However, this claim could only be an unrealistic fantasy and a pure statement limited by cross-strait relations and international reality. Therefore, Taipei attributes the failure encountered when participating in international activities to multi-layered pressure from Beijing and point out the fact that the laws and regulations of Beijing do not conform to international practices, implying that it would be more difficult for Beijing to join than Taipei.
After reviewing most of the possible viewpoints, this paper finds that both sides believe that the other side has not satisfied all the criteria and persist that itself has the legal and political rights to join the club. It is noteworthy that “consensus decision” and high standards are the common obstacles for both sides to join. Furthermore, compared with Taiwan, the mainland’s giant economic volume is an advantage, whereas the deterioration of its relations with the member states is a disadvantage. However, the final result will be extremely evident if we look back at the case of the WTO. Although Taipei received the support of the U.S., the most influential member, the WTO still had to make political concessions to reality and finally adopt the “mainland first and then Taiwan” policy. In addition, the current cross-strait situation and the Sino-American comparison of their strengths are not the same.
The Best Possible Result and its Impacts
There are no more than four results regarding the applications. These are “both in”, “the mainland in, Taiwan out”, “the mainland out, Taiwan in”, and “both out”, respectively. Regarding the influence of different results, there is no doubt that the first one will have the most significant impact on cross-strait relations and the order in the Asia-Pacific region. Regarding the possibility of different results, the first and the fourth results are highly probable since both sides’ applications are currently being discussed as one case by CPTPP. Furthermore, there has been a precedent of cross-strait joining the WTO, and the cross-strait economies are essential to CPTPP members. There is also a similar view that both sides will join, which should be a more pragmatic expectation. Therefore, this article assumes that the first result has the highest probability and is the final result. The following analysis takes the first result as the cause variable.
Based on the first result, the rules of the CPTPP will apply to both sides. Perhaps the most noteworthy feature is that most products will receive zero-tariff preferential access to each other’s markets under the CPTPP framework. It means that the level of openness of the cross-strait market and the degree of service industry and personnel exchanges will be far greater than that of the ECFA and CSSTA. Beijing expects closer economic, and people-to-people exchanges across the strait, which is the cornerstone of Beijing’s policy toward Taiwan.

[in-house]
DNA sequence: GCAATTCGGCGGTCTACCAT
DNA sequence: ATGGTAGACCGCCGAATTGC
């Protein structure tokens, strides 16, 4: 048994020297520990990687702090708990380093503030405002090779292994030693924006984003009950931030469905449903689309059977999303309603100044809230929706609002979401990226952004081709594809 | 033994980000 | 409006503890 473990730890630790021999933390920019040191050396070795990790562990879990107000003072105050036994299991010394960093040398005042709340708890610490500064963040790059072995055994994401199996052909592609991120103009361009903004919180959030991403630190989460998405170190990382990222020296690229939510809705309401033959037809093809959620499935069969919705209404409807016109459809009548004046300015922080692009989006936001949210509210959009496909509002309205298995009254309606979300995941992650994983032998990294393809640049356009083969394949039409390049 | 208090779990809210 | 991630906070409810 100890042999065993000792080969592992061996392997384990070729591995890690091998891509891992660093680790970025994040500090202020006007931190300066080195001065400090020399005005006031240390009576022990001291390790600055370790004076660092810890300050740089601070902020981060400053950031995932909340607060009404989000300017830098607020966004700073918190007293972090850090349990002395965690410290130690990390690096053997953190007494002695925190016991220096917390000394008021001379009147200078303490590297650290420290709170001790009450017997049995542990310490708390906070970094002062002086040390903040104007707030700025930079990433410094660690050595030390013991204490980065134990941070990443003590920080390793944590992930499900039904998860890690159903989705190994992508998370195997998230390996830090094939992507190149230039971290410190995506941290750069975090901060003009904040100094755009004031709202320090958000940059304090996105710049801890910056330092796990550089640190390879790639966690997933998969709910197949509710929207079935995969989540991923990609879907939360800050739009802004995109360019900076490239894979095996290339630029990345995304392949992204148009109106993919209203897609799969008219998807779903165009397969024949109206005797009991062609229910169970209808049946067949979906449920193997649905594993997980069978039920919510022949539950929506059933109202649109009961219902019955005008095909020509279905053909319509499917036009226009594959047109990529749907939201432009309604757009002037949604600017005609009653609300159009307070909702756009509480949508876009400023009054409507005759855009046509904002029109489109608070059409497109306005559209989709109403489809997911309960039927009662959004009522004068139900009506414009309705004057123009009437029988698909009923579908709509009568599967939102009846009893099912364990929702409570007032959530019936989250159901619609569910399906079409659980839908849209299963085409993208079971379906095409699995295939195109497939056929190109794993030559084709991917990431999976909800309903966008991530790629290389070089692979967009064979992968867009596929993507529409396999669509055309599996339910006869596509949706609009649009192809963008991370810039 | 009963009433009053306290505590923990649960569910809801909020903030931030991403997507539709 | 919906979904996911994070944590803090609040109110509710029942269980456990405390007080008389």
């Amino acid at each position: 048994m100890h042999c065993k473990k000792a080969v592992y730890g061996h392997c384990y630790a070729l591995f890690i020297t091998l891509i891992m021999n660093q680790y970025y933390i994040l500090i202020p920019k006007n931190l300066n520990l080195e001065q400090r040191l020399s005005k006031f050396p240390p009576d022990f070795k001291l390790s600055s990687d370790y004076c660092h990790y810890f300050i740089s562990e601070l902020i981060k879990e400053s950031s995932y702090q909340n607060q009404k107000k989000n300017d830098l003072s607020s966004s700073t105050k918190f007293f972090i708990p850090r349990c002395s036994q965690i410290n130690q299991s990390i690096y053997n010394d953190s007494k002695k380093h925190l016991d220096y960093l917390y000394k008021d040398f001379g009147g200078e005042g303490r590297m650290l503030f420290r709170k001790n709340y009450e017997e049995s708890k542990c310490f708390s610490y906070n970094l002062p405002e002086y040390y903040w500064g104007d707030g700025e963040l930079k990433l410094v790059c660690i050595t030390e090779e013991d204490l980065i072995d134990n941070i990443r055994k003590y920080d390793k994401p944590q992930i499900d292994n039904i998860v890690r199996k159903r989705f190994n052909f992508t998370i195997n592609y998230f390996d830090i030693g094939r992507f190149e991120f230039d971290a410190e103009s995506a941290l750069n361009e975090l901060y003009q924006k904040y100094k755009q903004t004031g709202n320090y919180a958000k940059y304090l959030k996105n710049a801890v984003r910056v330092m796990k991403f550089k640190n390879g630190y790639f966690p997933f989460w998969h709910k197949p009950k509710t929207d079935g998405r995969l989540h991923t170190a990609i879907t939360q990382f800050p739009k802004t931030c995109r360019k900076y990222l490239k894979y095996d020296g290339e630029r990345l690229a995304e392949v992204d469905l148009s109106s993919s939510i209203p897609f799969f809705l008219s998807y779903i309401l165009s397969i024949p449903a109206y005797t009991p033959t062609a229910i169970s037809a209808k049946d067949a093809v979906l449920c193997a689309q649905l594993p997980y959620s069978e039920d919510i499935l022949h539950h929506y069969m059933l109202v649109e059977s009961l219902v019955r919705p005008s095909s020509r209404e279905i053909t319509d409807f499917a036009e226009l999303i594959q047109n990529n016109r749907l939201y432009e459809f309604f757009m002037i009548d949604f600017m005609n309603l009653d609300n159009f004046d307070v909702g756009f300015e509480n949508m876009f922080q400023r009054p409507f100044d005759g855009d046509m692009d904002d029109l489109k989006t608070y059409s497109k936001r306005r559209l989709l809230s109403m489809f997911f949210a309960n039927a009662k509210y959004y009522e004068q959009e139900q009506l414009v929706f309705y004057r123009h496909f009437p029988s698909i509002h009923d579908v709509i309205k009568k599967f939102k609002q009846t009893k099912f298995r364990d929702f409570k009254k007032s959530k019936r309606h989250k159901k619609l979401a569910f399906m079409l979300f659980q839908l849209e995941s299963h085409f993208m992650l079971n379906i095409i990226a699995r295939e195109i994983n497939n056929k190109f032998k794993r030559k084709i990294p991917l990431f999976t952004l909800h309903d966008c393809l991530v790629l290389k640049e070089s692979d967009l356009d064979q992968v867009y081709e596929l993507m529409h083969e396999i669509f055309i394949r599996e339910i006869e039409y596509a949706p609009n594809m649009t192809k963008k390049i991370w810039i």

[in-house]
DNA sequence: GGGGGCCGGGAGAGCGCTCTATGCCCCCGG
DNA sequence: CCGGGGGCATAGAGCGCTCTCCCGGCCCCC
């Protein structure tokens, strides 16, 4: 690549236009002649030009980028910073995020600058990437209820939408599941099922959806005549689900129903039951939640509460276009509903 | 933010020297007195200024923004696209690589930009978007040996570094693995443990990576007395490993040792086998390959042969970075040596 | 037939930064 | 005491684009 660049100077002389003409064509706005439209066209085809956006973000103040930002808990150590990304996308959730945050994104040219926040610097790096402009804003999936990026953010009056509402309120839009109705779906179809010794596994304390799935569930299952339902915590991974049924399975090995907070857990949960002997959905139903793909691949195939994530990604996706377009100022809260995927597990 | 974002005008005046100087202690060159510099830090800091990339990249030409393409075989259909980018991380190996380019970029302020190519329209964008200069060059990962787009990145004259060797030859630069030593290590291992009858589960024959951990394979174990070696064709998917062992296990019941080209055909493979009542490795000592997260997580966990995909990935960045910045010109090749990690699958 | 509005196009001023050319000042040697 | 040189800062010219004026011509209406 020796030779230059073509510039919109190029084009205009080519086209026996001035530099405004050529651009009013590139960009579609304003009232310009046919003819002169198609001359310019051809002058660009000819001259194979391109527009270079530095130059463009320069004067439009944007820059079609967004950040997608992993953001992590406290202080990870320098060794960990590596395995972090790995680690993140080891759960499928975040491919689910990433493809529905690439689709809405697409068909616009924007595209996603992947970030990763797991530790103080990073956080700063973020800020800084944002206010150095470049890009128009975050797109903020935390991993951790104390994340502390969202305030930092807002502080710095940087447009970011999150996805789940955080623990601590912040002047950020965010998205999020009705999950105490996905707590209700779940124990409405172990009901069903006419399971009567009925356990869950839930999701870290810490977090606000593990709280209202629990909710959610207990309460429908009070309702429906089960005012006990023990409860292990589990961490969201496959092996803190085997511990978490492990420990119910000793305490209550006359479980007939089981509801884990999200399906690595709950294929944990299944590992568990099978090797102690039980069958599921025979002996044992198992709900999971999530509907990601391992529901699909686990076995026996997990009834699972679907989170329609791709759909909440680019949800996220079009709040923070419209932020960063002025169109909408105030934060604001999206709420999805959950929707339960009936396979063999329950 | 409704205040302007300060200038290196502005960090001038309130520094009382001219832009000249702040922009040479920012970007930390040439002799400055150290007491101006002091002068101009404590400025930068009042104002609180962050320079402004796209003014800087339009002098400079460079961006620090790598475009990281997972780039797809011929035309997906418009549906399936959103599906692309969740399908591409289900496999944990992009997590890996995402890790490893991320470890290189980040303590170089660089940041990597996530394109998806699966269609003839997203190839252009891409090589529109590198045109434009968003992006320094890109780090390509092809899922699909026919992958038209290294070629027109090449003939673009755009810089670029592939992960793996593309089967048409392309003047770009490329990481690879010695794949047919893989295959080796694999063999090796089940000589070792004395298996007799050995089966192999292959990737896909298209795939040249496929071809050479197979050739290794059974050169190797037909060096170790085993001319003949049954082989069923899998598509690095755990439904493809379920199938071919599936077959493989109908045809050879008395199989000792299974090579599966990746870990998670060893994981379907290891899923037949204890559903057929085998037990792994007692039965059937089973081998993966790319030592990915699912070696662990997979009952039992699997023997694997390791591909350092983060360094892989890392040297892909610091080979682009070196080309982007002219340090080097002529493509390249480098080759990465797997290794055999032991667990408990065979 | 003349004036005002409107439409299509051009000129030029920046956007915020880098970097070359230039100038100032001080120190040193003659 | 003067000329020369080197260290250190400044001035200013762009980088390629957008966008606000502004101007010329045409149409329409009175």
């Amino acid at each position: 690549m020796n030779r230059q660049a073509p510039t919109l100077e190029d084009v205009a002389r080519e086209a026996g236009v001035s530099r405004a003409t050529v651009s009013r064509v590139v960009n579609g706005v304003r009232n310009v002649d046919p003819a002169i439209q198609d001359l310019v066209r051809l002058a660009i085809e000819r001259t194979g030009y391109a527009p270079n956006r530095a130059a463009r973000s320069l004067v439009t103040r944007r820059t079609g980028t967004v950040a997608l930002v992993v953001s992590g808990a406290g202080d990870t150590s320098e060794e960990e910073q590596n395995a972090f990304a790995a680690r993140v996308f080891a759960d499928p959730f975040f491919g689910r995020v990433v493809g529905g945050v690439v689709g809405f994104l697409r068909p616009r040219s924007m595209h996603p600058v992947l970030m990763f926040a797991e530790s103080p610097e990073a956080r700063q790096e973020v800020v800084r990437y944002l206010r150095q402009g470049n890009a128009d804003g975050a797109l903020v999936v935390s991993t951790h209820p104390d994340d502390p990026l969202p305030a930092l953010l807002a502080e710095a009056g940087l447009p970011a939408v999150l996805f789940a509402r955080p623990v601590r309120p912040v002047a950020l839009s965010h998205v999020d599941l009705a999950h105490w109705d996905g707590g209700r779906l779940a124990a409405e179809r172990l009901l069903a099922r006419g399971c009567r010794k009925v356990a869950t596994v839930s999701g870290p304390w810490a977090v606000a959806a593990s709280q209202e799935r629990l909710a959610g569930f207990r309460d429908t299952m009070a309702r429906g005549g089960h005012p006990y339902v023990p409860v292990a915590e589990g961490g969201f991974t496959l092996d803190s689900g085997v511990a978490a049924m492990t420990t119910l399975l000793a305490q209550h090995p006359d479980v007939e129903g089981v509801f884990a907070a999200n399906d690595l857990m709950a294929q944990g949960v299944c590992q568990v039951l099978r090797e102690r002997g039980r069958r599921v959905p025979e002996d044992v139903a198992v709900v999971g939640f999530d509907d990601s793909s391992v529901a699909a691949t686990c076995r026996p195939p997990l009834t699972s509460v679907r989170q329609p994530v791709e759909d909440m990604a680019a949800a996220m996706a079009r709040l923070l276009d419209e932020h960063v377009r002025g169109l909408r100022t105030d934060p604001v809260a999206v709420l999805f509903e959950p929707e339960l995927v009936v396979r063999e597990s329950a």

Significantly, it is conducive to increasing the sense of economic gain among people and, in turn, gaining the support of non-government forces, especially in Taiwan, and recognising the one-China principle. For Taipei, preferential treatment must be implemented equally. The deflating reality for policymakers is that the dual-track model, which was not open to the mainland but open to other members under the WTO structure, may not work anymore. Taipei must significantly raise the current economic and trade restrictions on the mainland from below the WTO standard to beyond the WTO’s CPTPP threshold.
In reality, this will have an unprecedented impact on cross-strait economic integration. The ever-stopped negotiations on the CSSTA may continue and be in effect soon. In the view of neoliberals, the sensitivity and vulnerability of bilateral relations will become more and more evident with the increase in trade and cooperation. Then, the trend of the economic interdependence of both sides across the strait will become closer. Any side intending to withdraw unilaterally will suffer huge losses, making each other rely on each other. There is no doubt that cross-strait economic integration will also promote the integration of the Asia-Pacific economy. However, whether economic integration will spill over into the political realm to facilitate the reunification of China is still an important topic for further observation.
Liqiao Guo, Visiting PhD Fellow at the European Research Centre on Contemporary Taiwan (ERCCT), Tübingen University, Germany. PhD Candidate at Graduate Institute for Taiwan Studies, Xiamen University, P.R. China.
This article was published as part of a special issue on “Comprehensive and Progressive Agreement for Trans-Pacific Partnership.”